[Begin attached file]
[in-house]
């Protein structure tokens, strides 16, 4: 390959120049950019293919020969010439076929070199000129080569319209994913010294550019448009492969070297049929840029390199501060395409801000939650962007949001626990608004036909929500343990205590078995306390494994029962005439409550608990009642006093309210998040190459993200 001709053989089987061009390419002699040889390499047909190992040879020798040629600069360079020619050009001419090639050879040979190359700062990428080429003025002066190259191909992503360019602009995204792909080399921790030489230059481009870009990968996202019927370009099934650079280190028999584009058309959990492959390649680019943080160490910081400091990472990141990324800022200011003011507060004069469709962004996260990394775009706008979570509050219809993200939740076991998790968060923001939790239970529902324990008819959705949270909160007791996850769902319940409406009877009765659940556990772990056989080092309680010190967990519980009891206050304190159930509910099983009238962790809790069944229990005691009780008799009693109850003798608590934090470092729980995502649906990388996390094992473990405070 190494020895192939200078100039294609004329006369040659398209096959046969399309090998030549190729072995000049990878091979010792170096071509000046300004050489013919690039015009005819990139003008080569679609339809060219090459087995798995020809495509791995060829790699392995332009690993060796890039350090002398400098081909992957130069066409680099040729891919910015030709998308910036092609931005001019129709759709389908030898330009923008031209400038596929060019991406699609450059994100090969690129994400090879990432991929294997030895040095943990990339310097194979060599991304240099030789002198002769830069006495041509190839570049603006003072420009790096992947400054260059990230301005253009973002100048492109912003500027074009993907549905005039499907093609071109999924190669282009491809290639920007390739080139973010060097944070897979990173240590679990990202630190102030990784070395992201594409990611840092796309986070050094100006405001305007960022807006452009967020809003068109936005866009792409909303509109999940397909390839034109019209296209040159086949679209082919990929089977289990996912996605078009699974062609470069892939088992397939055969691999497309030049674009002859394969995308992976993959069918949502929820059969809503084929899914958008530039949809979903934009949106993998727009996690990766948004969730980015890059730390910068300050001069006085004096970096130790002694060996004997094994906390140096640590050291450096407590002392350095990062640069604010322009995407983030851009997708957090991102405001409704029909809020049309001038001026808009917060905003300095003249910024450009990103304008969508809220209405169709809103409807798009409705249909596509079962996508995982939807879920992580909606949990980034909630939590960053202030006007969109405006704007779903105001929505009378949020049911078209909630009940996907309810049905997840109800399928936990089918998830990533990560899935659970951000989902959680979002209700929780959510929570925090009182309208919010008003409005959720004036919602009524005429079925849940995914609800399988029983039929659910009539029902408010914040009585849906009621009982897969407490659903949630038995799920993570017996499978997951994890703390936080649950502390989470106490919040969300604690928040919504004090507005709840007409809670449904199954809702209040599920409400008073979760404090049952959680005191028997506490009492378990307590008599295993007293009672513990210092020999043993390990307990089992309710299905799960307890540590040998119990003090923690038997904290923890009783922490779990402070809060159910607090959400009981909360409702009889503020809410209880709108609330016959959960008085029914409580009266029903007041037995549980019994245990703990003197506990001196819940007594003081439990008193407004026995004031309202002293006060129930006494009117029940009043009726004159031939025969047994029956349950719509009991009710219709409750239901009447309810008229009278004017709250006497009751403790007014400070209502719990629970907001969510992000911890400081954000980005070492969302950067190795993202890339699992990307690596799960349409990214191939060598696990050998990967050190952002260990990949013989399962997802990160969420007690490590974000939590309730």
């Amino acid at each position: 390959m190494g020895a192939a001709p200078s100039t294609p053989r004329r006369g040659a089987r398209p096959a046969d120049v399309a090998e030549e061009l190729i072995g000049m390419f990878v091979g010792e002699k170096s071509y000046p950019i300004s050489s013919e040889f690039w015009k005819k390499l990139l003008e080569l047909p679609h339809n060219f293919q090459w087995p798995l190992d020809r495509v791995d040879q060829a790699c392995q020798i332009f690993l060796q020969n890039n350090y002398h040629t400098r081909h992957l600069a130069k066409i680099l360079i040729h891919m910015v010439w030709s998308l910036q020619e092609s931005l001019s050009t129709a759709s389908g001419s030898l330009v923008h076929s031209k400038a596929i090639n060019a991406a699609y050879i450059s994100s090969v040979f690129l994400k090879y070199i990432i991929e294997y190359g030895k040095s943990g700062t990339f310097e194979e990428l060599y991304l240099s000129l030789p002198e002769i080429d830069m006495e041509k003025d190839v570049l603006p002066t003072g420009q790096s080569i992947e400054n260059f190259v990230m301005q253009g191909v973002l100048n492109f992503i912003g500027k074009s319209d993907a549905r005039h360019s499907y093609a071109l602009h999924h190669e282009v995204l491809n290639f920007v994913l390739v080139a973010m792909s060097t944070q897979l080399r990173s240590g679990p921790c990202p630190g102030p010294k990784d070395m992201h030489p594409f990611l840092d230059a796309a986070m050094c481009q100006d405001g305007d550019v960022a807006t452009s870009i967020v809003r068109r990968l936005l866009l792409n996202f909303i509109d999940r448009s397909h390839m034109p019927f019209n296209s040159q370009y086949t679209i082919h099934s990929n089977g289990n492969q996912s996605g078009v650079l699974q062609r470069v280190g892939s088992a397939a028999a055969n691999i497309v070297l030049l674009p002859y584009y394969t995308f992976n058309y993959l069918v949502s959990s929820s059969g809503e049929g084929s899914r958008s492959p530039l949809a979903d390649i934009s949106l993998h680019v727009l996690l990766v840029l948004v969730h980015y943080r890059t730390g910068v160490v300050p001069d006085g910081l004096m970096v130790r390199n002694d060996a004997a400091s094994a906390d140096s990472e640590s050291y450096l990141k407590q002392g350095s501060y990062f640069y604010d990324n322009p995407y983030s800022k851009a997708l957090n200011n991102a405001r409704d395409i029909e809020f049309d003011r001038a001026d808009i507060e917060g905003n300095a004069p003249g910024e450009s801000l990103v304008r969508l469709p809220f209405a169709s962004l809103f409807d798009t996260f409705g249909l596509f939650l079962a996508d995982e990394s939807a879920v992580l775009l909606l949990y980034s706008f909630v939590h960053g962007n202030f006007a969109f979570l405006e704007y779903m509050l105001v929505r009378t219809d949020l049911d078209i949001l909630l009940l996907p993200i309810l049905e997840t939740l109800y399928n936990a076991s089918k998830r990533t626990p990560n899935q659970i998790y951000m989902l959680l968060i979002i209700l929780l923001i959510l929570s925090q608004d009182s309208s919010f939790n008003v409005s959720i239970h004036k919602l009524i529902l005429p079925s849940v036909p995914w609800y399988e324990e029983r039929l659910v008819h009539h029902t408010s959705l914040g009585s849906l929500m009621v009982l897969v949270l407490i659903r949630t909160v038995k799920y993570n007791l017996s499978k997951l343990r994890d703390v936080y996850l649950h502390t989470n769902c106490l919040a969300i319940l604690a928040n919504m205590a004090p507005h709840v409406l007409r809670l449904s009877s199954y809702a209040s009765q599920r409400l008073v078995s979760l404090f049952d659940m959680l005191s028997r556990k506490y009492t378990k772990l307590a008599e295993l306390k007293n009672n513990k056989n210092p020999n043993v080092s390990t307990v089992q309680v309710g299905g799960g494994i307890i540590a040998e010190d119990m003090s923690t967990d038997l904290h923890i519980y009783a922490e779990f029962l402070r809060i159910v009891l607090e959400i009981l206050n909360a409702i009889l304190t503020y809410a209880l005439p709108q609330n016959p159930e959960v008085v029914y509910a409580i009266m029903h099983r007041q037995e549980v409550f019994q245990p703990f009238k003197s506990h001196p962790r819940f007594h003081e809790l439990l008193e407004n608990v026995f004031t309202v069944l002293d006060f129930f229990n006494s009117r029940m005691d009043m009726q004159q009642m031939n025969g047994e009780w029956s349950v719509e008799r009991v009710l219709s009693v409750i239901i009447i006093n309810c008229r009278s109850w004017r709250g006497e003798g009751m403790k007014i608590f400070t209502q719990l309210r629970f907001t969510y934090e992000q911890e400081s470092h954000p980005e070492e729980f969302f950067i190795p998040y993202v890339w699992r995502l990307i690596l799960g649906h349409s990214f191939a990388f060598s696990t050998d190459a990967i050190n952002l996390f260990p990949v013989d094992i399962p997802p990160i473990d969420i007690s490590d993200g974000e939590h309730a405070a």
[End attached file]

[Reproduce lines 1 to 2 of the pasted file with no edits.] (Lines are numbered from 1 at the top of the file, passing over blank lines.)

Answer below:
[in-house]
């Protein structure tokens, strides 16, 4: 390959120049950019293919020969010439076929070199000129080569319209994913010294550019448009492969070297049929840029390199501060395409801000939650962007949001626990608004036909929500343990205590078995306390494994029962005439409550608990009642006093309210998040190459993200 001709053989089987061009390419002699040889390499047909190992040879020798040629600069360079020619050009001419090639050879040979190359700062990428080429003025002066190259191909992503360019602009995204792909080399921790030489230059481009870009990968996202019927370009099934650079280190028999584009058309959990492959390649680019943080160490910081400091990472990141990324800022200011003011507060004069469709962004996260990394775009706008979570509050219809993200939740076991998790968060923001939790239970529902324990008819959705949270909160007791996850769902319940409406009877009765659940556990772990056989080092309680010190967990519980009891206050304190159930509910099983009238962790809790069944229990005691009780008799009693109850003798608590934090470092729980995502649906990388996390094992473990405070 190494020895192939200078100039294609004329006369040659398209096959046969399309090998030549190729072995000049990878091979010792170096071509000046300004050489013919690039015009005819990139003008080569679609339809060219090459087995798995020809495509791995060829790699392995332009690993060796890039350090002398400098081909992957130069066409680099040729891919910015030709998308910036092609931005001019129709759709389908030898330009923008031209400038596929060019991406699609450059994100090969690129994400090879990432991929294997030895040095943990990339310097194979060599991304240099030789002198002769830069006495041509190839570049603006003072420009790096992947400054260059990230301005253009973002100048492109912003500027074009993907549905005039499907093609071109999924190669282009491809290639920007390739080139973010060097944070897979990173240590679990990202630190102030990784070395992201594409990611840092796309986070050094100006405001305007960022807006452009967020809003068109936005866009792409909303509109999940397909390839034109019209296209040159086949679209082919990929089977289990996912996605078009699974062609470069892939088992397939055969691999497309030049674009002859394969995308992976993959069918949502929820059969809503084929899914958008530039949809979903934009949106993998727009996690990766948004969730980015890059730390910068300050001069006085004096970096130790002694060996004997094994906390140096640590050291450096407590002392350095990062640069604010322009995407983030851009997708957090991102405001409704029909809020049309001038001026808009917060905003300095003249910024450009990103304008969508809220209405169709809103409807798009409705249909596509079962996508995982939807879920992580909606949990980034909630939590960053202030006007969109405006704007779903105001929505009378949020049911078209909630009940996907309810049905997840109800399928936990089918998830990533990560899935659970951000989902959680979002209700929780959510929570925090009182309208919010008003409005959720004036919602009524005429079925849940995914609800399988029983039929659910009539029902408010914040009585849906009621009982897969407490659903949630038995799920993570017996499978997951994890703390936080649950502390989470106490919040969300604690928040919504004090507005709840007409809670449904199954809702209040599920409400008073979760404090049952959680005191028997506490009492378990307590008599295993007293009672513990210092020999043993390990307990089992309710299905799960307890540590040998119990003090923690038997904290923890009783922490779990402070809060159910607090959400009981909360409702009889503020809410209880709108609330016959959960008085029914409580009266029903007041037995549980019994245990703990003197506990001196819940007594003081439990008193407004026995004031309202002293006060129930006494009117029940009043009726004159031939025969047994029956349950719509009991009710219709409750239901009447309810008229009278004017709250006497009751403790007014400070209502719990629970907001969510992000911890400081954000980005070492969302950067190795993202890339699992990307690596799960349409990214191939060598696990050998990967050190952002260990990949013989399962997802990160969420007690490590974000939590309730």